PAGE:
The US Department of Health and Human Services says that almost 795,000 people in the United States have a stroke every year. 658,000 of these individuals survive, and thanks to medications their chances of having another stroke are lower than ever.
Pradaxa® is an anticoagulant which can help reduce the risk of developing blood clots in patients who have Atrial Fibrillation (AFib). It is also used to treat and prevent Deep Vein Thrombosis (DVT) or Pulmonary Embolism (PE). Pradaxa® is available under the generic name dabigatran.
For patients with DVT or PE, Pradaxa® is prescribed to treat blood clots in the veins in your lungs (PE) or legs (DVT) and help reduce the chance of developing further clots.
For patients with AFib, Pradaxa® helps reduce the chance of blood clots forming and helps reduce your risk of stroke.
Blood thinners don’t actually thin your blood. There are two types of blood thinners.
- Anticoagulants work by slowing down your body’s ability to create clots. Prescription anticoagulants include:
- Antiplatelets (like Aspirin or Plavix) prevent cells (platelets) from sticking together to create a clot.
How does Pradaxa® work?
Pradaxa ® is an anticoagulant which blocks thrombin, a clotting protein. When the protein is blocked, blood clots are prevented, which helps reduce your risk of stroke. As well, it will treat and prevent blood clots in the veins in your lungs (PE) or legs (DVT).
Who should take Pradaxa®?
Your doctor will prescribe Pradaxa® based on your health, risks, other medications you may be taking and how well you respond to this medication.
How do I take Pradaxa®?
The active ingredient in Pradaxa® is dabigatran etexilate mesylate. It is available in three strengths.
Take your prescription Pradaxa® exactly as prescribed. It is important to work with your doctor to have periodic blood tests to check kidney function. Do not stop this medication on your own and do not increase or decrease the dose without medical guidance.
If you are scheduled for surgery, you may need to stop this medication a day or two before surgery, including dental surgery. Speak to your doctor for guidance on how to do this safely.
What are the side effects of Pradaxa®?
Common side effects of Pradaxa® include indigestion, upset stomach and stomach pain. It is a good idea to talk to your doctor or pharmacist if these minor side effects don’t improve.
Pradaxa® is an anticoagulant and therefore you may be at risk for bleeding. Your risk for bleeding while on this medication is higher if:
- You are over 75 years of age
- You have a stomach ulcer or other intestinal/stomach bleeding issues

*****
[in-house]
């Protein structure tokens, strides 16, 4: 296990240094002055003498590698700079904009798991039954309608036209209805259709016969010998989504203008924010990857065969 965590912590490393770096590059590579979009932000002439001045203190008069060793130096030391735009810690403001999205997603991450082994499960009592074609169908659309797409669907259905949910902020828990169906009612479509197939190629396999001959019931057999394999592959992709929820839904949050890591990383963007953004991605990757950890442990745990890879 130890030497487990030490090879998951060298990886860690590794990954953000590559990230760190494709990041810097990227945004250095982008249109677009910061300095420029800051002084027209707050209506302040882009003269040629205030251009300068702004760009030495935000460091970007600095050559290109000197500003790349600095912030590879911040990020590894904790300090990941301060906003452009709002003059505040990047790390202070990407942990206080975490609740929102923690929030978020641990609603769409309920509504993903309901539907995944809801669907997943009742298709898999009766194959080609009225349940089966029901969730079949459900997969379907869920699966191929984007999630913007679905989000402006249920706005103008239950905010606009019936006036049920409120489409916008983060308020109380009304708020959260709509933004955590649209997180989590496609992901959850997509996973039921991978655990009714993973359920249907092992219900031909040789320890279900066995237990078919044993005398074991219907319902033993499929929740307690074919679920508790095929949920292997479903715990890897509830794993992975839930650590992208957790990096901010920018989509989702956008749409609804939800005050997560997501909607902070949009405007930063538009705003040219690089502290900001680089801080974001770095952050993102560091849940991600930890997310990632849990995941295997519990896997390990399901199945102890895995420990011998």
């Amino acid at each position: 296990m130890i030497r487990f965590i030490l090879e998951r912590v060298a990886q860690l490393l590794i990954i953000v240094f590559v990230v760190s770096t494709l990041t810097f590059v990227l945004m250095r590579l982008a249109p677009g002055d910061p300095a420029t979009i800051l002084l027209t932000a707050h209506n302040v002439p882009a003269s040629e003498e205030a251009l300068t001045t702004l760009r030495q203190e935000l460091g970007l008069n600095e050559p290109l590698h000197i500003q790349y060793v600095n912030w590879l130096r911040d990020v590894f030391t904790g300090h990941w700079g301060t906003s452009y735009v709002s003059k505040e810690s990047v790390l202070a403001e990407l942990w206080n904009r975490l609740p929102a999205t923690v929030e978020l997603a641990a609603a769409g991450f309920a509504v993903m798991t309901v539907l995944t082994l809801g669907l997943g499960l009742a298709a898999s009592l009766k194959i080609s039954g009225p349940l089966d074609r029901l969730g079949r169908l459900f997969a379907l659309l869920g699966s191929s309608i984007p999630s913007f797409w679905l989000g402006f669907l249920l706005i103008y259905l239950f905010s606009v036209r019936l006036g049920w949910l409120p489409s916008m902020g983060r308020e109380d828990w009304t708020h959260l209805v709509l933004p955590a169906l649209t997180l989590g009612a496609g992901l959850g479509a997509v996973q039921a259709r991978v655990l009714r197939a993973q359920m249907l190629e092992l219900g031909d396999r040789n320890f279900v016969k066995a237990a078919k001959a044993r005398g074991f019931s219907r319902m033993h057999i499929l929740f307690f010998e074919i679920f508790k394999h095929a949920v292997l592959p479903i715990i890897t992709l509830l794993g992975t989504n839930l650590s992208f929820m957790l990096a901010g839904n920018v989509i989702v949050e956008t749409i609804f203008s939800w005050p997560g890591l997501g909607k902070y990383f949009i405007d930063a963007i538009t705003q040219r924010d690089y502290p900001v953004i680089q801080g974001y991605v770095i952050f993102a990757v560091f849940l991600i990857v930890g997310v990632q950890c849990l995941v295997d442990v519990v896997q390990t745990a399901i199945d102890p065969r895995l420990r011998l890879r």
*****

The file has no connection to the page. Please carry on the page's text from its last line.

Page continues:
- You are taking other NSAIDs for long-term use
- You are taking Coumadin®, Jantoven® or other warfarin sodium medications.
- You are taking a medication with heparin in it
- You are taking Plavix® (clopidogrel bisulfate)
- You are taking Nizoral® (ketoconazole) or Multaq® (dronedarone) and also have kidney problems
Talk to your pharmacist for a complete list of other considerations you must be aware of before taking Pradaxa®.
Seek immediate medical attention if you experience any of these negative side effects:
- Unusual bruising
- Vomiting or coughing up blood
- Dark urine or pink urine
- Black or tarry stools
- Joint pain or unexpected pain
- Headaches or dizziness
- Uncontrollable bleeding
How do I know if I am at risk for stroke?
There are definitely several risk factors and lifestyle factors that may put you at higher risk for stroke, including:
- Having had a previous stroke or transient ischemic attack
- Heart disease (such as AFib)
- High blood pressure
- High cholesterol
- Family history of stroke
- Drug abuse
- Lack of physical activity
- Certain medications such as birth control pills
- Genetic blood-clotting disorders or vascular disorders
Speak to your doctor about your particular health risks and what you can do to lessen your chance of stroke.
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This article contains medical information provided to help you better understand this particular medical condition or process, and may contain information about medication often used as part of a treatment plan prescribed by a doctor. It is not intended to be used as either a diagnosis or recommendation for treatment of your particular medical situation. If you are unwell, concerned about your physical or mental state, or are experiencing symptoms you should speak with your doctor or primary health care provider. If you are in medical distress please contact emergency services (such as 911).